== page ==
Calendar of State Papers, Spain, Volume 2, 1509-1525. Originally published by Her Majesty's Stationery Office, London, 1866.
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M. Re. Ac. d. Hist. Salazar. A. 22. f. 109.
384. Juan Manuel, Imperial Ambassador in Rome, to the
Wrote to him yesterday, and sent him the despatches from Naples.
The cardinals of the French party grow worse every day, and show more openly their hatred of him (the Emperor) and the Pope. They hope to frighten the Pope by throwing the affairs of the Church into utter confusion, and thereby to deter him from coming to Rome. The Cardinal Colonna went so far as to propose, the day before this, in the consistory of cardinals to conclude peace with the King of France, and to abandon the claims of the Papal See on Parma and Piacenza.
Marquis of Mantua. Florence, &c. Francesco Maria (Duke of Urbino).
His enemies would be most formidable but for their lack of money. The Cardinal of Ancona, the Cardinal of Santa Croce, the Cardinal Minerva, the Cardinal of Volterra, and others are the principal leaders of the hostile party. Every one of them plunders the palace of the Pope, carrying away tapestry, jewels, and other things of great value. (fn. 1) The Cardinal Colonna has married one of his nieces to a nephew of Francesco Maria, and robbed the duchy of Camarino and given the plunder to the young couple, &c.
Has ordered troops from Naples to maintain order in Rome. The Pope cannot go to Flanders and England, but must come as soon as possible to Rome. The Pope ought at once to assume the government.—Rome, the 4th of February 1522.
News has arrived from Provence and Genoa that the King of France has assembled a fleet, in order to intercept the Pope on his voyage from Spain to Rome.
Addressed : "Cœsar, King of Spain, &c."
Spanish. Autograph in cipher. Contemporary deciphering. pp. 3.
M. Re. Ac. d. Hist. Salazar. A. 22. f. 119.
385. Juan Manuel, Imperial Ambassador in Rome, to the
Sends him letters from Naples. Has never expected anything good from the parliament of Naples ; and hears that they have added to their grants dishonest conditions. Is of opinion that he ought not to accept the grants.
Has sent to Lombardy two months' pay for the men-at-arms and one month's pay for the infantry. Has no more money.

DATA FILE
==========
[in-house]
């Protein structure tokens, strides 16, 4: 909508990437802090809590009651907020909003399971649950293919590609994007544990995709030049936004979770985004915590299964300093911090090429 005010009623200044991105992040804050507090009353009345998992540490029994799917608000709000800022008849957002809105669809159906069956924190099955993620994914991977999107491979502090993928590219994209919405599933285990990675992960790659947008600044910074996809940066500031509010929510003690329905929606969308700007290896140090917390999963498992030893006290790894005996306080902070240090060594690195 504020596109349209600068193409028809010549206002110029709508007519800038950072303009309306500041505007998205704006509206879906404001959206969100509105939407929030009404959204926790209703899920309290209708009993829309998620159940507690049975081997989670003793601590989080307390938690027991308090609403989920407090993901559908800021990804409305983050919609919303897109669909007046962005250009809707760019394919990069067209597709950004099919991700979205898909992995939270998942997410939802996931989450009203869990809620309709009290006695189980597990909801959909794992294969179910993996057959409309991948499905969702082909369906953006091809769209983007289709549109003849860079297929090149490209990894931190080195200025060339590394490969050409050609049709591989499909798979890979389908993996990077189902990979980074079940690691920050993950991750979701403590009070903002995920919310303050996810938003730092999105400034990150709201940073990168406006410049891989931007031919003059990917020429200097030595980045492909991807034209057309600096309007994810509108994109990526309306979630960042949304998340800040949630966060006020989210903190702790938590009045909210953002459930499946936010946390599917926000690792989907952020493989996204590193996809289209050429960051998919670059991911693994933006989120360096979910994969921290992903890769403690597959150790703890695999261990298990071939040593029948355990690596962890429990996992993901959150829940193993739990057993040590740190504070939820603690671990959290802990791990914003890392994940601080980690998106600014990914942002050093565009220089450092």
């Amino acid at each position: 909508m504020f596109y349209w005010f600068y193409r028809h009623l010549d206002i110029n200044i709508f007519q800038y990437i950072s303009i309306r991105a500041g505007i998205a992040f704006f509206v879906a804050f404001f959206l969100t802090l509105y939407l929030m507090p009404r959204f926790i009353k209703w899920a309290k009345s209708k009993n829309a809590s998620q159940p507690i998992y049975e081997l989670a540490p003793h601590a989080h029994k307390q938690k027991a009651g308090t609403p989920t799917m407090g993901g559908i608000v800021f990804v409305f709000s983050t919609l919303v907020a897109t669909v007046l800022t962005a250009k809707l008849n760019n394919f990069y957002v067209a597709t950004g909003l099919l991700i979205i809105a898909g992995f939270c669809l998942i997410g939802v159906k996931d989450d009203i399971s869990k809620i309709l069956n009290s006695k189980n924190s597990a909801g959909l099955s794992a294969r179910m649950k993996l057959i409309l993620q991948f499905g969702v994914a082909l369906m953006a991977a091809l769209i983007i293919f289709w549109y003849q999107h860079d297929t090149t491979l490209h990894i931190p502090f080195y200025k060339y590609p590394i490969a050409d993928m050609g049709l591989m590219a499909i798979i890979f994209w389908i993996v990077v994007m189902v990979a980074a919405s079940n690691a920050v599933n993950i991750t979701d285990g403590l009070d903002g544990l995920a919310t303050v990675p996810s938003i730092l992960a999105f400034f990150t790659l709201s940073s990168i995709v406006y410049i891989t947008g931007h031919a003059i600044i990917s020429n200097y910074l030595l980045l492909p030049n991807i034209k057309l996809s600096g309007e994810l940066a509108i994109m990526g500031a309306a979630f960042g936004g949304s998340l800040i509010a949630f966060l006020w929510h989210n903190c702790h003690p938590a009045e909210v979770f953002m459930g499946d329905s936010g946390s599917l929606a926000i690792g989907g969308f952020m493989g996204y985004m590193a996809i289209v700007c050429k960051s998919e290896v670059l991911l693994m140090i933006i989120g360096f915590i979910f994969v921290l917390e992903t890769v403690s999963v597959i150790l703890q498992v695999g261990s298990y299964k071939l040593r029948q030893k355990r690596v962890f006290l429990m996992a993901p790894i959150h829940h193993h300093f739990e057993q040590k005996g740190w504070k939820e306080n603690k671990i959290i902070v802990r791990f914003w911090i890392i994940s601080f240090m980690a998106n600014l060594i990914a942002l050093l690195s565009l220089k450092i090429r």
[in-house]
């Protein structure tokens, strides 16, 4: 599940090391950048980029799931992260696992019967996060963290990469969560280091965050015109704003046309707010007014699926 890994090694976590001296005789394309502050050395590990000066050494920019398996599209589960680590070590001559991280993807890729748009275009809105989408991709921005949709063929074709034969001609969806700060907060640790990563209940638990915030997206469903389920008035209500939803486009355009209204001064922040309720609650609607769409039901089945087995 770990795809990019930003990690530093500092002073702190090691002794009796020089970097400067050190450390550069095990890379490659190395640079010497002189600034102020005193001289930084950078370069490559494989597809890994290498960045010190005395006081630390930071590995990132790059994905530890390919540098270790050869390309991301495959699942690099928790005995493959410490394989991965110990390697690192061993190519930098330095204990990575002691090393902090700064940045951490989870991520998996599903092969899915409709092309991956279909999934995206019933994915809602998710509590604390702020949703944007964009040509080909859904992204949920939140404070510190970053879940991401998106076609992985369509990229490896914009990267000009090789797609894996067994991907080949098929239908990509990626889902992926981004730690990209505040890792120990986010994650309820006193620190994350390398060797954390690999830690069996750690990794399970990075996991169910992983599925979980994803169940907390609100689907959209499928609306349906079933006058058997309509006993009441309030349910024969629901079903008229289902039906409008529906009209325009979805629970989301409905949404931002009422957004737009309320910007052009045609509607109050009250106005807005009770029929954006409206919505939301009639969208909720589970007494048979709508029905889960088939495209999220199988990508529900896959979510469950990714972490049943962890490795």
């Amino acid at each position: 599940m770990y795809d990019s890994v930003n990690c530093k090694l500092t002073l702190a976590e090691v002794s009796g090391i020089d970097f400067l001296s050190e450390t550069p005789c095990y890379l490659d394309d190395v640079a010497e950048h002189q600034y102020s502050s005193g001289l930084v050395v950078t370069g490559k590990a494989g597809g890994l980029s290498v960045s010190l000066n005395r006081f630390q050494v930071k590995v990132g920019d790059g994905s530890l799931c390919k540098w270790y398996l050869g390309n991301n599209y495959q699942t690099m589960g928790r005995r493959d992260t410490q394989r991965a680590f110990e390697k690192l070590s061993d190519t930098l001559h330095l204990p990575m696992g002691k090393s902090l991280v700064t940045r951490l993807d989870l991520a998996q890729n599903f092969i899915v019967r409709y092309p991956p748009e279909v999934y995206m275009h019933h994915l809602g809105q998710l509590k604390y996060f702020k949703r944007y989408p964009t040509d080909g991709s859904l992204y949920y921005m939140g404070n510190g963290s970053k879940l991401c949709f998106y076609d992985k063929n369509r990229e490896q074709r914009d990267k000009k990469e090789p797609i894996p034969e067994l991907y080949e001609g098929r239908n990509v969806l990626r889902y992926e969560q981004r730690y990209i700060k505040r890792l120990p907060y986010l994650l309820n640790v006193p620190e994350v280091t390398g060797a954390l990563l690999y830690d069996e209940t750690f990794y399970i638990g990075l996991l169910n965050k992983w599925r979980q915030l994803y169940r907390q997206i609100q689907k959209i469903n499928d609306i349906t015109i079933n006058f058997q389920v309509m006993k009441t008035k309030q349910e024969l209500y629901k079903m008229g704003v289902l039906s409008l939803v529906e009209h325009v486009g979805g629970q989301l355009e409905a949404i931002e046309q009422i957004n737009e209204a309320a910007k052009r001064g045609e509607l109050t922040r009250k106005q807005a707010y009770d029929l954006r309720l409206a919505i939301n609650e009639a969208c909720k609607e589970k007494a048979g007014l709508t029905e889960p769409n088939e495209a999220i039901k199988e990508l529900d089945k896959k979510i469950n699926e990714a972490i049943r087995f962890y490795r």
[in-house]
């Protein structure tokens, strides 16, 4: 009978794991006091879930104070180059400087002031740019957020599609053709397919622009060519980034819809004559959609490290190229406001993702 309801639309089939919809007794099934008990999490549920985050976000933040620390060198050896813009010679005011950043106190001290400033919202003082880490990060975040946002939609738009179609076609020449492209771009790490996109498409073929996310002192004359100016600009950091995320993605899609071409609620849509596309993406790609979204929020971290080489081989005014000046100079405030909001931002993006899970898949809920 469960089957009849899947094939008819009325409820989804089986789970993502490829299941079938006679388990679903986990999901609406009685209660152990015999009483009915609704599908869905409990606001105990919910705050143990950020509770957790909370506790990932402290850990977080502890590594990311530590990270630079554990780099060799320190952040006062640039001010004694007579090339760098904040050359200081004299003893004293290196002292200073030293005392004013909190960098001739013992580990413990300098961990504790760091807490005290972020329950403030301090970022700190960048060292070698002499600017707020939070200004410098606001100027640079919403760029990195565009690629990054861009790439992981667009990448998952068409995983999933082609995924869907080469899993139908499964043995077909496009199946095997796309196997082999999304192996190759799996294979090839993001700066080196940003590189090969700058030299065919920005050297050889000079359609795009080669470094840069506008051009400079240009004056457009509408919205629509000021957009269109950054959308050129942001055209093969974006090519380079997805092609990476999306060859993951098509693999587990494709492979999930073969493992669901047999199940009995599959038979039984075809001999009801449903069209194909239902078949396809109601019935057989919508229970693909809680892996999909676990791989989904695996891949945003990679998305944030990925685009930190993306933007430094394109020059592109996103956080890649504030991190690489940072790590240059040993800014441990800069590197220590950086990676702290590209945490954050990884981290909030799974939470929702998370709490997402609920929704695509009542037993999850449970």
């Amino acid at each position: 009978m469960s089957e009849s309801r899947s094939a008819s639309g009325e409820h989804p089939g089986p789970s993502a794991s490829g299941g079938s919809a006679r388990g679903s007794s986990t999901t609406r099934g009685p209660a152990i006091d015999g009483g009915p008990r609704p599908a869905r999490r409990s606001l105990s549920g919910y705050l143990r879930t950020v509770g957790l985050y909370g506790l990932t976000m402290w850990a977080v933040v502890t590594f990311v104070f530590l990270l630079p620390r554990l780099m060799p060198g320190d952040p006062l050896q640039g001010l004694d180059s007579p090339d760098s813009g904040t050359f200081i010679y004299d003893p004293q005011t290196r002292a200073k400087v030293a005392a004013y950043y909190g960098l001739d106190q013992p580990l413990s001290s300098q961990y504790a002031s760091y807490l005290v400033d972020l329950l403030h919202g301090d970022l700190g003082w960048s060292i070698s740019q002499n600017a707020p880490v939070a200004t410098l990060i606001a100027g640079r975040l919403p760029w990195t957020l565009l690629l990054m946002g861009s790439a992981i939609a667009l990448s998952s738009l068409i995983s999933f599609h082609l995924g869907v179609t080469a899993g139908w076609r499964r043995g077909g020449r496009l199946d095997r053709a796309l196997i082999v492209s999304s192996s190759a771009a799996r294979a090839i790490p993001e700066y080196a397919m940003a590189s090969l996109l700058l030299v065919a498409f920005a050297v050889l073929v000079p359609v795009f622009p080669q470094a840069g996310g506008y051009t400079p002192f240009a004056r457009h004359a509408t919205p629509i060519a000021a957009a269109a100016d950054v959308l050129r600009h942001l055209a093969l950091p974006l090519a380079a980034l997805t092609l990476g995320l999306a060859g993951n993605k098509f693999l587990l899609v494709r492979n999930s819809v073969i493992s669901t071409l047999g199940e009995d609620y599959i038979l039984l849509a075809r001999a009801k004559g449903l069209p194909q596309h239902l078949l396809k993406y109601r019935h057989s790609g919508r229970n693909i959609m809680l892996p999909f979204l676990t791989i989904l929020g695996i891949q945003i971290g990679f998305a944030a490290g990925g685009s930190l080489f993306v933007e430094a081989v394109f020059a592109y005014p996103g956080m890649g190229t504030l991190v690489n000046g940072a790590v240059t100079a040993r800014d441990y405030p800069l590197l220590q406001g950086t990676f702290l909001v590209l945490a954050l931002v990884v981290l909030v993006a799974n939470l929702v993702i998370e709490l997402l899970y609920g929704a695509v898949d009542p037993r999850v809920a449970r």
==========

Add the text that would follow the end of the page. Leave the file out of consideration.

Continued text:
Prospero Colonna writes that 16,000 Swiss are marching against Milan. Hopes the German troops will arrive before them. Does not know where to find money with which to pay the Germans.
The Marquis of Mantua intends to abandon Parma and Piacenza, and to go to Mantua. The College of Cardinals are doing exactly the contrary of what ought to be done. Is afraid they will not pay the Papal army, and the French will take Parma and Piacenza.
The new ambassador, or secretary, of the King of England is said to have brought great sums of money intended to be employed in the election of the Pope. Augustin Folleta is a friend of the English ambassador. Has told him, therefore, to speak with the ambassador, and to ask from him a loan of 50,000 ducats on good security, repayable within six months. The English ambassador, however, said that even if he had the money, he would not dare to lend it without an order from his king.
Galleys. Sends letters to Spain through the ambassador of Portugal.
The Pope must come as soon as possible to Rome. The cardinals are plundering his palace. Some cardinals have sworn to him that they and their friends have appropriated to themselves out of the rooms of the Pope things that are worth 300,000 ducats. (fn. 2) —Rome, the 7th of February 1522.
Addressed : "... King of Spain and ... our ..."
Indorsed : "To the King. 1522. Rome. From Don Juan Manuel, the 7th of February."
Spanish. Contemporary deciphering. pp. 4.
M. Re. Ac. d. Hist. Salazar. A. 22. f. 158.
386. Juan Manuel, Imperial Ambassador in Rome, to the